Removable heads and underground exhibitions are just two of the guerrilla tactics the Gao brothers have employed, often with the help of Melanie Ouyang, their broker, to enable fans and friends to view their work. The Gaos are part of a generation of avant-garde Chinese artists who are pushing the boundaries of artistic expression. In the increasingly open Chinese art world, nudity is commonplace where it used to be forbidden, and art parodying the Cultural Revolution has become so ubiquitous that it is passé. Still, the Gaos are a reminder that, especially as China celebrates the 60th anniversary of the Communist revolution, limits to expression remain: although artists are increasingly free to deal with social and political topics, works that explicitly criticize Chinese leaders or symbols of China are still out of bounds.

Many artists in China have learned to work political meaning and criticism into their art without being as obvious as the Gao brothers. Liu Wei, for example, in his recent work “A Lifestyle,” placed various pieces of Chinese exercise equipment, found in parks all over the country, in a giant iron cage that looks like a jail, suggesting the extent to which daily activity and freedom are circumscribed by state power.

Read the full article here.

Gao Zhen, left, and Gao Qiang in Beijing with their controversial, detachable sculpture, “Mao’s Guilt.”

“Execution of Christ” by the Gao brothers, in which Jesus faces a firing squad of Chairman Maos.

RIP Don Fisher

September 28, 2009

Donald Fisher, the man to thank for your 1969 jeans, has died at the age of 81, The Wall Street Journal reports. Fisher served as CEO of Gap for 26 years and remained chairman through 2004, when his company (which had grown to include Banana Republic and Old Navy) registered $16.3 billion in sales.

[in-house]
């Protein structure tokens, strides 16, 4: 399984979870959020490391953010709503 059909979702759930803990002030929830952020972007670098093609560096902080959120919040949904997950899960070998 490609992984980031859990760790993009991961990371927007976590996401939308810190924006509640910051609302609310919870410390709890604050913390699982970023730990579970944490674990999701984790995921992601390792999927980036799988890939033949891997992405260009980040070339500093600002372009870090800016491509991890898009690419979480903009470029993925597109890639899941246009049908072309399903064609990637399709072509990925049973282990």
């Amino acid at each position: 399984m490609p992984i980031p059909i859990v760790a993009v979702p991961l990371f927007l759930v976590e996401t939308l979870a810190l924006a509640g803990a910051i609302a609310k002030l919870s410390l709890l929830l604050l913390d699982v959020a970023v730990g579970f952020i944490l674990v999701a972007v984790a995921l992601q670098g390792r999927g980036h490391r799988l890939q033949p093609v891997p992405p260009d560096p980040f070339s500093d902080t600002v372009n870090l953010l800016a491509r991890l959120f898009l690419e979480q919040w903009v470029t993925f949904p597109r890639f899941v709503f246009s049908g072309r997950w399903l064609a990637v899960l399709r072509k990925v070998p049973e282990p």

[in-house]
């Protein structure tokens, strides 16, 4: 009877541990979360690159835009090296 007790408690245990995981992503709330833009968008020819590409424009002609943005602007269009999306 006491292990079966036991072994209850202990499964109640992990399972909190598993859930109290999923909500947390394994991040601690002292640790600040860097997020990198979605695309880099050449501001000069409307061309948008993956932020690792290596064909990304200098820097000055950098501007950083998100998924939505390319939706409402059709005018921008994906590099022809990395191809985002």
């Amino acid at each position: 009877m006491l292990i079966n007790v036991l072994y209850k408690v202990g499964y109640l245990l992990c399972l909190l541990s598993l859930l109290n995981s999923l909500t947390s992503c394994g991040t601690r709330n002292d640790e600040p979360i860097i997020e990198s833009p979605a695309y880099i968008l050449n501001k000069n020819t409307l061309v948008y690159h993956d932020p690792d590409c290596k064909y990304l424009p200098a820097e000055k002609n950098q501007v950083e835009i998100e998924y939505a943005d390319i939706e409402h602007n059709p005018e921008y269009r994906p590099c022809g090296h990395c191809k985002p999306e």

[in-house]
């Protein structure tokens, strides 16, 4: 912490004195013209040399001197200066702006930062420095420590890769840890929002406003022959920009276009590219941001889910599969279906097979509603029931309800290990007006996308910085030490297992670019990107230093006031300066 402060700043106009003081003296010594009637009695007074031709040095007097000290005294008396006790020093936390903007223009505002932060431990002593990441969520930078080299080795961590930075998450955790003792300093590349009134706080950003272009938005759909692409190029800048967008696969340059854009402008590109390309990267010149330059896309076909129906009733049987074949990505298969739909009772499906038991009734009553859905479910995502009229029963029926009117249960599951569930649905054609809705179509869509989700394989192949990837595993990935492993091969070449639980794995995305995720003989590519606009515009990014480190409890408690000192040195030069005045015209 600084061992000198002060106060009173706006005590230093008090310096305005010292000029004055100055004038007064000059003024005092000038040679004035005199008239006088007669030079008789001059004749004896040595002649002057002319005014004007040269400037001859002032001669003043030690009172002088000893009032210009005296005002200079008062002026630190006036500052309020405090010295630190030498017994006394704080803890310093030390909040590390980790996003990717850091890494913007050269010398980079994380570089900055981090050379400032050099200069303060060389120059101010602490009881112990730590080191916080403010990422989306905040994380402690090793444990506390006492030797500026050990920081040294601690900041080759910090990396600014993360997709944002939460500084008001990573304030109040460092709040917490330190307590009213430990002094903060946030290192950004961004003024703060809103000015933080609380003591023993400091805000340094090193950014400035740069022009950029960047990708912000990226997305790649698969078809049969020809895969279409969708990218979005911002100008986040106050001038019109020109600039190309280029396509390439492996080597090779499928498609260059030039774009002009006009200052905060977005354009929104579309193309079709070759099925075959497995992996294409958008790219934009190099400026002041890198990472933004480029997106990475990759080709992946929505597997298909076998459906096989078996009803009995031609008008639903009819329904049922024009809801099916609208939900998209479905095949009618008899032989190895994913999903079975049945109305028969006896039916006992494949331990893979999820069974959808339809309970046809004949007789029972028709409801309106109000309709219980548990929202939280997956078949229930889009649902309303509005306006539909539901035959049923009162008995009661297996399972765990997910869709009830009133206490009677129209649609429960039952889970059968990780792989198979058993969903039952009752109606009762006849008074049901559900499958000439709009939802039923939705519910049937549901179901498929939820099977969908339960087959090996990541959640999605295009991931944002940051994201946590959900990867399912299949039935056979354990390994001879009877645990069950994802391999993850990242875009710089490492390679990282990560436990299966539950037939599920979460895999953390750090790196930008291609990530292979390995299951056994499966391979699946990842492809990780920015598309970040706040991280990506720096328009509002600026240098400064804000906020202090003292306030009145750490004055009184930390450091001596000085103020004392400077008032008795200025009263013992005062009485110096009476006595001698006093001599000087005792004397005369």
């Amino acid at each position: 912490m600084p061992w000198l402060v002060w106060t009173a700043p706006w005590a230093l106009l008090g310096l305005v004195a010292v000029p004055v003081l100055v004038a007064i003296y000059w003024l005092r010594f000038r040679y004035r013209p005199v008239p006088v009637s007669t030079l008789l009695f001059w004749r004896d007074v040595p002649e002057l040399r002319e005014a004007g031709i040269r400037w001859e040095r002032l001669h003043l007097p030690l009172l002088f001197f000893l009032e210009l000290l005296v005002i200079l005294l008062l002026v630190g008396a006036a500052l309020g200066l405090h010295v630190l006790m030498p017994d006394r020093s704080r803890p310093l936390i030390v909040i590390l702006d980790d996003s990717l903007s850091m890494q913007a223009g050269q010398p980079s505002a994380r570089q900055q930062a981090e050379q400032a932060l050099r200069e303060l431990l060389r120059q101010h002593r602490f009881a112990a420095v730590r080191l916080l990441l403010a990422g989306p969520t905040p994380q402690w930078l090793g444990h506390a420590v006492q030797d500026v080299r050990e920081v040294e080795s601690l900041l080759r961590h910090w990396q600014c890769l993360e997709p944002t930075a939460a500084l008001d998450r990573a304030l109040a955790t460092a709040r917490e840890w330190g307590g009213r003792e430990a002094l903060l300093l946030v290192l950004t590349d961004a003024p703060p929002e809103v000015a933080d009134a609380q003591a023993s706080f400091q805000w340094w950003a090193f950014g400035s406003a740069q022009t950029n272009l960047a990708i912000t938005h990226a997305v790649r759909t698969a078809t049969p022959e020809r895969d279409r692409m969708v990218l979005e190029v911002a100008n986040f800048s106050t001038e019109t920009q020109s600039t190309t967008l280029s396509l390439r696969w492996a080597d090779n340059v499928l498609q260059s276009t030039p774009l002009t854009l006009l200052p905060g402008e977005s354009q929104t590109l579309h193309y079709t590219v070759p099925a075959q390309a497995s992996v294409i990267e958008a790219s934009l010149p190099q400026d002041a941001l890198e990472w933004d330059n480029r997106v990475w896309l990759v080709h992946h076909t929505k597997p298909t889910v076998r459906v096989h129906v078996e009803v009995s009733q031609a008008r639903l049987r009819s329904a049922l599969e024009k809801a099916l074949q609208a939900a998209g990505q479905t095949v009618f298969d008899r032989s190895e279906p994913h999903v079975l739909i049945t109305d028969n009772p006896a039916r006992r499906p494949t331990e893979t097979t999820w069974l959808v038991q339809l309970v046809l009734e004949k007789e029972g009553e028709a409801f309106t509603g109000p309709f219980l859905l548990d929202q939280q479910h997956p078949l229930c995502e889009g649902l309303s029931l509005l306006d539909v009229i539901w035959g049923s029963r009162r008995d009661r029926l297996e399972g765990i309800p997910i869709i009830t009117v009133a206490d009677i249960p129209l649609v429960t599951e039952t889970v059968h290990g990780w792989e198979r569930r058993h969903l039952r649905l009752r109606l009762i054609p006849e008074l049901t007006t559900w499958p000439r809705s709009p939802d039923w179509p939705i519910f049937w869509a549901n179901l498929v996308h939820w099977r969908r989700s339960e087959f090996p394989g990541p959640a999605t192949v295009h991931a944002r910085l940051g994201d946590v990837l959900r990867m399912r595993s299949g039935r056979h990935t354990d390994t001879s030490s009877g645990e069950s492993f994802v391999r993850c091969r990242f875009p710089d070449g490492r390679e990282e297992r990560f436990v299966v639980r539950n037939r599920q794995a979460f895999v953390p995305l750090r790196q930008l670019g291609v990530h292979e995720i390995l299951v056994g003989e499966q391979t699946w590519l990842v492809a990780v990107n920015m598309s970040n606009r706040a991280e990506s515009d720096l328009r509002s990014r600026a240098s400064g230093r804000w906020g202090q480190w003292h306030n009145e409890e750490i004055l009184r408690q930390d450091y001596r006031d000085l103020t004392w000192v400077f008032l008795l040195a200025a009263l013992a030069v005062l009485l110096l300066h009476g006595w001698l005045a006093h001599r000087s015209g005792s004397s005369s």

Only a few days ago, the SFMOMA announced the development of a groundbreaking relationship with Doris and Donald Fisher that would provide the Fisher Collection — one of the world’s leading collections of contemporary art — with a home at SFMOMA.  Mr. Fisher and his wife began collecting art around the time they co-founded Gap Inc. in 1969. The Fisher Collection includes more than 1,100 works by leading artists including Alexander Calder, Chuck Close, Willem De Kooning, Richard Diebenkorn, Anselm Kiefer, Ellsworth Kelly, Roy Lichtenstein, Brice Marden, Agnes Martin, Gerhard Richter, Richard Serra, Cy Twombly, and Andy Warhol, among many others.

“San Francisco is where we raised our family and opened our first Gap store, and we want to give back to the city we love by sharing the art that means so much to us,” says Don Fisher. “Doris and I share a vision with SFMOMA to enhance its collections and programs and we are prepared to make a substantial gift to strengthen the museum’s standing as one of the world’s great contemporary art museums.” via SFMOMA

A Love Letter For You

September 24, 2009

Love Letter is literally a love letter painted on the walls facing the Market elevated train. 40 local and international artists will paint the walls in august and the letter will be on view for one and all starting as early as Labor Day

The project will encompass 50 painted walls between 63rd and 45th street on Market Street, a documentary film with scripted elements, a sign school and shop that will provide training for area youth and free signage for businesses on the market street corridor, and 2 books documenting the project. One of the books will be a small paperback that will be distributed to area businesses free of charge, for them to sell to visitors. The other book will be a larger hardcover book that will document not only the artwork, but the neighborhood and the inspirations of the Love Letter Project.

Love Letter is an unprecedented public art project by Steve Powers and The Philadelphia Mural Arts Program. It is funded by The Pew Center for Arts & Heritage through the Philadelphia Exhibitions Initiative.

If you’re in Philly, be sure to keep an eye out.